RBNZ acts to urgently tighten lending to investors; proposes 60% LVR limit for rental property investors nation-wide from Sept 1; also plans to tighten LVR lending above 80% for other borrowers

Reserve Bank Governor Graeme Wheeler speaking at the June 9, 2016 Monetary Policy Statement news conference. Photo by Lynn Grieveson for Hive News.

By Bernard Hickey

Well that escalated quickly.

Less than two weeks after Prime Minister John Key told the Reserve Bank to “get on with it” and tighten lending restrictions for landlords all around the country, the Reserve Bank has proposed a major tightening within six weeks.

The Reserve Bank issued a consultation paper on Thursday morning proposing a tightening of lending to rental property investors across the country from September 1, and also a reduction in the speed limit for other borrowers with Loan to Value Ratios (LVR) of over 80%.

The Reserve Bank said a new LVR limit of 60% would be set for landlords across the country, essentially extending and lowering the current limit for Auckland investors of 70%.

The Reserve Bank said the changes were aimed at further mitigating “risks to financial stability arising from the current boom in house prices.”

The New Zealand dollar dropped sharply after the announcement, which is expected to give the bank more leeway to cut the Official Cash Rate as early as August 11 to address a high currency and inflation below the Reserve Bank’s target. Some economists now expect the OCR to be cut from 2.25% to at least 1.75% by the end of the year, with the potential for more next year, given annual CPI inflation has been below the Reserve Bank’s 1-3% target band for nearly two years.

“The banking system is heavily exposed to the property market with residential mortgages making up 55 percent of banking system assets. Investor lending has been increasing rapidly and is a significant contributing factor to the current market strength. The proposed restrictions recognise the higher risks associated with such lending,” Governor Graeme Wheeler said.

The Reserve Bank said no more than 5 percent of bank lending to residential property investors across New Zealand would be permitted with an LVR of greater than 60 percent. Previously, Auckland rental property investors were limited to a 70% LVR and there was a 5% speed limit on any lending above 70%. The change effectively tightens lending for all investors beyond Auckland and lowers the LVR limit for all investors.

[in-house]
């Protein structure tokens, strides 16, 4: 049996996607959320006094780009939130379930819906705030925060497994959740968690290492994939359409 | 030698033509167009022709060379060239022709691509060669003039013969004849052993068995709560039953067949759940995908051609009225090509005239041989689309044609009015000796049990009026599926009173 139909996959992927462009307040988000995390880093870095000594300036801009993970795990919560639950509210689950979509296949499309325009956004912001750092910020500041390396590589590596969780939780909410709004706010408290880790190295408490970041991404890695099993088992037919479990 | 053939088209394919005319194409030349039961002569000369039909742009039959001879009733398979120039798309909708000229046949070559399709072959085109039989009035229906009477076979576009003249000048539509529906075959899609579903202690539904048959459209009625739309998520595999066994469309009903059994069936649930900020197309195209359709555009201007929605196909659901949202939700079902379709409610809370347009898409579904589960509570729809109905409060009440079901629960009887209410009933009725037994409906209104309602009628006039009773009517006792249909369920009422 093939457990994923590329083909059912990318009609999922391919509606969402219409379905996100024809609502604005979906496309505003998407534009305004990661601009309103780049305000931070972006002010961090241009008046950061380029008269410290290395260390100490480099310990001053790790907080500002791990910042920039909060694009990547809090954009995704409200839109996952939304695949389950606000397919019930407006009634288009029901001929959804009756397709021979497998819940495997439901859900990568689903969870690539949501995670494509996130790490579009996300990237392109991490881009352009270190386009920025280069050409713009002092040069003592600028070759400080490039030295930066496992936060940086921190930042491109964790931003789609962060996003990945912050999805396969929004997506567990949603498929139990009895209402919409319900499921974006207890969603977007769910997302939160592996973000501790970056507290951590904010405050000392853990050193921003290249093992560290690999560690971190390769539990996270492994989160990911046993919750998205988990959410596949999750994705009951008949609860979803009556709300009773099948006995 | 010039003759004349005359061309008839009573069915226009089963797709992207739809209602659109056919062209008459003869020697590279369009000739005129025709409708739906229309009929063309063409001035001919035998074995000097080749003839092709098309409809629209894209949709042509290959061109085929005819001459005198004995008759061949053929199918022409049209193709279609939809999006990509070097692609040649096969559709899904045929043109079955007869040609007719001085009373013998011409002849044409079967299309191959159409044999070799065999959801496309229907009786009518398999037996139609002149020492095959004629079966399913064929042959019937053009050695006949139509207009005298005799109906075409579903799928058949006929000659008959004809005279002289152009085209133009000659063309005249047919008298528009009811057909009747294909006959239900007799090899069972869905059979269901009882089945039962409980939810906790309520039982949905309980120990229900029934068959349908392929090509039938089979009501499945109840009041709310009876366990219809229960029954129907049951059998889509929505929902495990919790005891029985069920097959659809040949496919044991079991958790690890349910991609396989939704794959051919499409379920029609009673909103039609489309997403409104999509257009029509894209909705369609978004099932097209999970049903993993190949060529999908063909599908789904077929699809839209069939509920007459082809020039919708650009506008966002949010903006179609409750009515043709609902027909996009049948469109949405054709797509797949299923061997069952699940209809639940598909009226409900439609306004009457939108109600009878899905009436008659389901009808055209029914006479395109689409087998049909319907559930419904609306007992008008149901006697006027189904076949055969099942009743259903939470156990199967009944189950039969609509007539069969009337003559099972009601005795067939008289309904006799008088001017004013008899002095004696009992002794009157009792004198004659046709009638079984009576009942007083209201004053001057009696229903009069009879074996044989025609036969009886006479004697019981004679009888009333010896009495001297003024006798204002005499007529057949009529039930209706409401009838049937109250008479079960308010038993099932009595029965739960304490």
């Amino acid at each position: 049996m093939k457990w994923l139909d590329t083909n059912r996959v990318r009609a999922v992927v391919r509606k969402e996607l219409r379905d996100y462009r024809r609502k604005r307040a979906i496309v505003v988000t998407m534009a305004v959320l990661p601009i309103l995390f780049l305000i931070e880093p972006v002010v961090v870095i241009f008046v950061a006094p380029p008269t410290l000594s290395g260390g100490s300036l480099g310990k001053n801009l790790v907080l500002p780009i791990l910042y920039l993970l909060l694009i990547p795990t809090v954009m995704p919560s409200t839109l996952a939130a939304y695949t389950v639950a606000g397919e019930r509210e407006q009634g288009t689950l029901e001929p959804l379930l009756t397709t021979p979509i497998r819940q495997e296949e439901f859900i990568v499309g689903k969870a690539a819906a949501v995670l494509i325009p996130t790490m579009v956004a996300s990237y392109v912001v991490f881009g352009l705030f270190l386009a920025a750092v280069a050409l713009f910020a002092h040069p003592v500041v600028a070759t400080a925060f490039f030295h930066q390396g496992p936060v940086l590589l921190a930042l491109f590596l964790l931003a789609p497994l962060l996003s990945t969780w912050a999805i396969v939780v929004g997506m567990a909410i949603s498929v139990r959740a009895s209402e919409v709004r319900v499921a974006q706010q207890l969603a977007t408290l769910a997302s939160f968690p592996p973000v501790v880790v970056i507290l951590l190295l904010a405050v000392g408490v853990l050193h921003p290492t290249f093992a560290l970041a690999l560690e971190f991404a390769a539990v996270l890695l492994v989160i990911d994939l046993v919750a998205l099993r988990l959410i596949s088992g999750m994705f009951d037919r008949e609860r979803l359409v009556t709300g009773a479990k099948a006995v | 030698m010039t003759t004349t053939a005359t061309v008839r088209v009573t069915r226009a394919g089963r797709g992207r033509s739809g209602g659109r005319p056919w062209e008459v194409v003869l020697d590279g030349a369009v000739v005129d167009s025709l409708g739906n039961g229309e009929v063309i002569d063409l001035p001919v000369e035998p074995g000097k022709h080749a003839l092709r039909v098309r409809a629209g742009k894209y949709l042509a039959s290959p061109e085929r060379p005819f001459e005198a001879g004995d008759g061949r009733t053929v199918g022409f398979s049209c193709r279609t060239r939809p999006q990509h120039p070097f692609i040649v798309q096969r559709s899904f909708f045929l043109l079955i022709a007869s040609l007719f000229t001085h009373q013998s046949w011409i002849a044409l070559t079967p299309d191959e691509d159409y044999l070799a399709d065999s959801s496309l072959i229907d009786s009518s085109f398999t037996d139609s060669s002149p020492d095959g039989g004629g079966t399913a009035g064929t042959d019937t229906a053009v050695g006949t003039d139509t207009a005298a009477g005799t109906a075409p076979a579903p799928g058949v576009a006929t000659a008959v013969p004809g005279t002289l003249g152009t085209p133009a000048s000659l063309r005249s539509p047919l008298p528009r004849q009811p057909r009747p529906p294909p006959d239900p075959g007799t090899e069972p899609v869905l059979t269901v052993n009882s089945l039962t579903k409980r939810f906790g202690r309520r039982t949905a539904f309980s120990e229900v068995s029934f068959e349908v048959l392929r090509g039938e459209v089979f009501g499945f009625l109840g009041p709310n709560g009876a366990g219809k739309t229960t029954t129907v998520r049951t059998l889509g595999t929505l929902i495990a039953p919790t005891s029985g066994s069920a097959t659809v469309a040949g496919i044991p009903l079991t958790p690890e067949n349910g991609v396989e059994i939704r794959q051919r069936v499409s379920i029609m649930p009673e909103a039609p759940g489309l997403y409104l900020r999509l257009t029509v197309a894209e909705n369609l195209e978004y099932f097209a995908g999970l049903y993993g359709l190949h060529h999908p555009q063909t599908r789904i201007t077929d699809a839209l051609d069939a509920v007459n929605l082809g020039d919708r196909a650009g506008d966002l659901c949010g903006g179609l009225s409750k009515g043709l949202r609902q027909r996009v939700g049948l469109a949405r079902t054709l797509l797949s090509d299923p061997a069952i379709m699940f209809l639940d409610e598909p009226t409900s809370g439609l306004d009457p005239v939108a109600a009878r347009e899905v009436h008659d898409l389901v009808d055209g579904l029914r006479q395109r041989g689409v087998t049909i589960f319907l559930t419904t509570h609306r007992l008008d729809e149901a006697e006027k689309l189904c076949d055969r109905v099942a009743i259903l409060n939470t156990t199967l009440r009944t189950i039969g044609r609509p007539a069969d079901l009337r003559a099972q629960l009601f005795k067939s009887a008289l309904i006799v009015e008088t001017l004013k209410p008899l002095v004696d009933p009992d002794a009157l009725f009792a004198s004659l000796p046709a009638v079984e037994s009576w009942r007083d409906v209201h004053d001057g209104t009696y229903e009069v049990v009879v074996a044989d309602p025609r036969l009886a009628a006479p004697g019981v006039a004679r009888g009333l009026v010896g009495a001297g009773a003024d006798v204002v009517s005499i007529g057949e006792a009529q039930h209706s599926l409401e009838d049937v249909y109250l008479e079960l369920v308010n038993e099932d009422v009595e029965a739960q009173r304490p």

The bank also said no more than 10 percent of lending to owner-occupiers across New Zealand would be permitted with an LVR of greater than 80 percent. Previously, the speed limit for non-Auckland owner-occupiers borrowing more than 80% was 15%. This is an effective tightening back to the 10% speed limit seen until November last year. That loosening from 10-15% for non Auckland owner-occupiers would therefore have lasted 10 months. 

The Reserve Bank said loans exempt from the restrictions, including loans to build new homes, would continue to be exempted.

“These proposed new restrictions would take effect on 1 September 2016 and simplify the LVR policy by removing the current distinction between lending in Auckland and the rest of the country,” the Reserve Bank said.

‘We need help from others too’

Wheeler then used his statement to call for further action from the Government to address the housing boom.

“The drivers of the housing market strength are complex and action is required on many fronts that extend well beyond financial policy. Broad initiatives to reduce the underlying housing sector imbalances need to remain a top priority,” Wheeler said.

“A sharp correction in house prices is a key risk to the financial system, and there are clear signs that this risk is increasing across the country. A severe fall in house prices could have major implications for the functioning of the banking system and cause long-lasting damage to households and the broader economy,” he said.

“LVR restrictions to date have improved the resilience of bank balance sheets by reducing banks’ exposure to riskier mortgages. This policy initiative is intended to further improve the resilience of bank balance sheets, and it will assist in restraining credit and housing demand.”

Wheeler said he expected banks to observe the spirit of the new restrictions in the lead-up to the new policy taking effect.

Consultation would conclude on 10 August.

Debt to income multiple limits coming too

Wheeler said that the Bank was progressing its work on potential limits to high debt-to-income ratio lending, which would be a potential complement to LVR restrictions.

“We have had positive initial discussions with the Minister of Finance on amending the Memorandum of Understanding on Macro-prudential policy to include this instrument,” he said.

Economist reaction

ASB’s Nick Tuffley said the Reserve Bank appeared to be acting with a degree of haste that seemed lacking in previous public statements.

“We had expected further measures, just not quite this soon. But the intention to put new lending restrictions in place means one potential roadblock to responding to the weak inflation environment will be reduced,” Tuffley said.